Are there significant differences in values orientation among nursing students of West Visayas State University according to: (a) Sex, (b) Religious Affiliation, (c) Socio-economic status, (d) Ordinal rank in the family, (e) School type of high school affiliation (f) Family type? In view of the aforementioned problems, the following hypotheses were advanced: 1. There is no significant difference in values orientation among nursing students of West Visayas State University according to: (a) Sex, (b) Religious Affiliation, (c) Socio-economic status, (d) Ordinal rank in the family, (e) School type of high school affiliation (f) Family type. . There is a significant difference in values orientation among nursing students of West Visayas State University according to: (a) Sex, (b) Religious Affiliation, (c) Socio-economic status, (d) Ordinal rank in the family, (e) School type of high school affiliation (f) Family type. Significance of the Study This study will benefit the students in increasing their awareness of themselves; on what values they are anchored to as to which their behaviors and attitudes reflect.
By giving them such awareness would help them consider the values and right attitude of a nurse that they should portray. It would assist them in considering the career choice they have made and pondering on what kind of nurses in the future would they be. According to Johnson & Halstead (2005), there is little doubt that a relationship with students is characterized by openness, mutual respect, and a collaborative approach to learning will reduce the potential for problematic or adversarial experience.
In connection to this, the nursing faculty will also benefit from this study as this will serve as a basis for the modification of the faculty’s teaching strategies in order to meet the personal qualities of the student. This will increase the awareness of the faculty in order for them to adjust sanctions, policies and regulations to improve student performance and attitude. The ability of the faculty to personalize their approach to students in the learning environment surely contributes to the quality of teacher-student relationships and to the overall value of the learning experience.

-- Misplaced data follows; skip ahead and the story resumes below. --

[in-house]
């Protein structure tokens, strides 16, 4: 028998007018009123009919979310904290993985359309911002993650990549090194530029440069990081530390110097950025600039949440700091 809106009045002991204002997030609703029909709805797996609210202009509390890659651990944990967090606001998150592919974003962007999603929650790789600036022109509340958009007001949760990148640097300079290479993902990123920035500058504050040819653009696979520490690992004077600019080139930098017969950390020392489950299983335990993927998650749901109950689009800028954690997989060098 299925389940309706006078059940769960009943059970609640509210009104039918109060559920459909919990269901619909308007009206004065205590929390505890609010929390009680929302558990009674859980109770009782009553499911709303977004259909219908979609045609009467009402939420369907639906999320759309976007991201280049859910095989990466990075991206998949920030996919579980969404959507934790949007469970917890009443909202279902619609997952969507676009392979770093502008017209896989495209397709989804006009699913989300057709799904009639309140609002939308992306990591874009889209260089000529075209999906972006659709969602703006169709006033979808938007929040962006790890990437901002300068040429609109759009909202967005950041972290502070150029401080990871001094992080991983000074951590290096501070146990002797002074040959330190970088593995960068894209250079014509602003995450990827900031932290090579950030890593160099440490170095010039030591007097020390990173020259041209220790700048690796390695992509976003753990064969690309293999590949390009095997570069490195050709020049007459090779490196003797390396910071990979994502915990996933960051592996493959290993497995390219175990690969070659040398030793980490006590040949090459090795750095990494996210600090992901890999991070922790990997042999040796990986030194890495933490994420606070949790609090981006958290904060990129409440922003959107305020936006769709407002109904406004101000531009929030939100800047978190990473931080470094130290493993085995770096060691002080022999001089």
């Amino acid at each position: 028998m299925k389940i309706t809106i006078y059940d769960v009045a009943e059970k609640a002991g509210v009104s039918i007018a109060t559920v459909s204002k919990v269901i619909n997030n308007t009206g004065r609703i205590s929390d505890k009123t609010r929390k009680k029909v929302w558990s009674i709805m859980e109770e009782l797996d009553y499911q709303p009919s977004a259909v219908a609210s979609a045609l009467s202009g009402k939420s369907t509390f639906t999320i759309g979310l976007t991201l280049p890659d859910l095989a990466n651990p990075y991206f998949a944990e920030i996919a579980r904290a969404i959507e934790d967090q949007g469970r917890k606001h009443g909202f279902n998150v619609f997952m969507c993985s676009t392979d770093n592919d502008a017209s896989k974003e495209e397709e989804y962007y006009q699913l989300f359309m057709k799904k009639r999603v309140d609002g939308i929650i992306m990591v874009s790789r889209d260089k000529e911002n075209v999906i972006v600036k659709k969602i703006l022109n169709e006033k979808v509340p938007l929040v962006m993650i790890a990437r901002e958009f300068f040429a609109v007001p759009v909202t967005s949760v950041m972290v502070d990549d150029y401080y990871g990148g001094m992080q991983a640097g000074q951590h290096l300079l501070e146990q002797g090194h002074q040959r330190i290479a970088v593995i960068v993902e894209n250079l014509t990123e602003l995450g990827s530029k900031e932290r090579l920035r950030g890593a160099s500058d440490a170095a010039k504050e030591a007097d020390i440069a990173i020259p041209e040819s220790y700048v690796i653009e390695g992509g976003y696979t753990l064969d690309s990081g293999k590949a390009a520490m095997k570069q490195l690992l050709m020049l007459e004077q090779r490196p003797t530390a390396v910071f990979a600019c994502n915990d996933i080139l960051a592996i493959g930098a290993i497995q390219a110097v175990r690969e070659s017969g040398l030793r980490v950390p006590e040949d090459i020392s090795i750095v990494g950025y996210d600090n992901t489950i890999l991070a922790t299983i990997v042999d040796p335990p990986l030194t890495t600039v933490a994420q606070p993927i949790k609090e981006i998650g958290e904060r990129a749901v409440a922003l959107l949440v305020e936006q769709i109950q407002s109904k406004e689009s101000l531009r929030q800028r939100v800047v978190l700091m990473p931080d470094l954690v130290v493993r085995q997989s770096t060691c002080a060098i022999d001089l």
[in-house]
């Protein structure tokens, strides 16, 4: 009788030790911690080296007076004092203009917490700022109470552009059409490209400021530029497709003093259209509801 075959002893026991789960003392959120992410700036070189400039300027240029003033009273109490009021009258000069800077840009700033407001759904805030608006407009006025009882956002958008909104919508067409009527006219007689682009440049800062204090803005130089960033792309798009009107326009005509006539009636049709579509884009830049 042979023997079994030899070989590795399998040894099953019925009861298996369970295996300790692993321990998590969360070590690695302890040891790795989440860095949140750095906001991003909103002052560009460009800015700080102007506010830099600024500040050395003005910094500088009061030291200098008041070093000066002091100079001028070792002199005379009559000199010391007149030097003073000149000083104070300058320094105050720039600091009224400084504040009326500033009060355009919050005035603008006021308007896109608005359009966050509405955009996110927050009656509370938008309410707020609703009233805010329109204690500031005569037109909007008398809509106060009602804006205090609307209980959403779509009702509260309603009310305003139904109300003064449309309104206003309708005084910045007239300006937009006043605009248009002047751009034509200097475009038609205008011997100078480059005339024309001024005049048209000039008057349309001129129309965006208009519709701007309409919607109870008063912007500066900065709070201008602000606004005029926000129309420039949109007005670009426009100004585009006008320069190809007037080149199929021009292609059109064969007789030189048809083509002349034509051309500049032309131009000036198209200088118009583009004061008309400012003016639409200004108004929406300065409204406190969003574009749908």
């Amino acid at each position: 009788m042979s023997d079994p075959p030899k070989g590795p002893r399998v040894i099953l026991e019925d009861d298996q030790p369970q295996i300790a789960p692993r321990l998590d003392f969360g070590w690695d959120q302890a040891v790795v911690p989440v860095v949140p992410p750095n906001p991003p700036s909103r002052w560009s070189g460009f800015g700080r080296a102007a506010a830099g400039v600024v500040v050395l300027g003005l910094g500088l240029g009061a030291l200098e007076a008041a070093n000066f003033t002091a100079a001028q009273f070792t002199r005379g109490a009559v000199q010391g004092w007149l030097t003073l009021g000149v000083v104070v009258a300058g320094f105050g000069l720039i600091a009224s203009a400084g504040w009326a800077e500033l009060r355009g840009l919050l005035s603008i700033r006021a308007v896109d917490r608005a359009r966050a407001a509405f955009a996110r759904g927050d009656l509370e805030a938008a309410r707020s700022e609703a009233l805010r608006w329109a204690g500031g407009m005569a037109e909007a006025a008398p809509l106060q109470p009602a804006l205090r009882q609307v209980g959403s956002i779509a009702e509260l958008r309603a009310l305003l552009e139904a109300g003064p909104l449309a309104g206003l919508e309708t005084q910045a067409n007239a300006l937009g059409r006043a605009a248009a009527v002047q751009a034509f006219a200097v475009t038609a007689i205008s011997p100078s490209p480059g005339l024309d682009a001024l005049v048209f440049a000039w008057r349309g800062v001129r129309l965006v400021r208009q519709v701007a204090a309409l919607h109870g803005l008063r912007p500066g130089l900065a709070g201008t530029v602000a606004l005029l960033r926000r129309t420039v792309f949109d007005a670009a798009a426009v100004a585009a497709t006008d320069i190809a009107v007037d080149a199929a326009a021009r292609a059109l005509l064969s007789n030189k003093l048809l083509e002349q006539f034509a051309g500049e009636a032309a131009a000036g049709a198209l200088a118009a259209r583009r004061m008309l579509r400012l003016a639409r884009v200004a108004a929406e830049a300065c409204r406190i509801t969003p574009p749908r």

The Board of Nursing and the Commission of Higher Education will also benefit from this study in the light that it will give them insight on the nursing students’ value orientation that they may adjust or incorporate value-laden subjects in the curriculum in order to produce better nurses. Health Institutions The community Definition of Terms For purposes of clarity and understanding, the following conceptual and operational definitions of the key words in the present investigation will be defined: Values – something as a principle or quality that is intrinsically valuable or desirable. Merriam-Webster Unabridged Dictionary of English Language © 2001) Orientation – the act or process of orienting or of being intellectually, emotionally, or functionally directed. (Merriam-Webster Unabridged Dictionary of English Language © 2001) Values Orientation – – the principles of right and wrong that are accepted by an individual or a social group. (Retrieved September 18, 2009 from http://www. dictionary. com/values) In this study, values orientation is referred to as set of human values to which senior nursing students of West Visayas State University live by.
This values act as a guide for their specific behaviors. Senior Nursing Students – In the study, a senior nursing student would mean any person who is currently enrolled in a Bachelor of Science in Nursing Curriculum level four at the West Visayas State University. West Visayas State University – West Visayas State University will be the institution where the research will take place. Delimitation of the Study This study aims to determine the values orientation of senior nursing students of West Visayas State University.
This study will be conducted on October-November 2009 and the participants of the study will be the 118 out of 170 senior nursing students of West Visayas State University. The sample size will be determined using the formula for solving sample size by Lynch (1979, in Ardales 2000) The stratified random sampling will be used to determine the participants. This descriptive-correlational study considered sex, religious affiliation, ordinal rank in the family, socio-economic status, school type of high school affiliation and family type as independent variables; values orientation as dependent variable.
The data needed for this study will be gathered through the Rokeach Value Survey (Rokeach, 1973). To describe the data gathered, frequency, percentage, the mean scores and standard deviation will be used. For inferential analysis, the t-test for independent samples and One-way Analysis of Variance (ANOVA) will be employed. All inferential statistics will be set at . 05 alpha. Pearson’s r set at . 05 alpha levels will be used for correlation.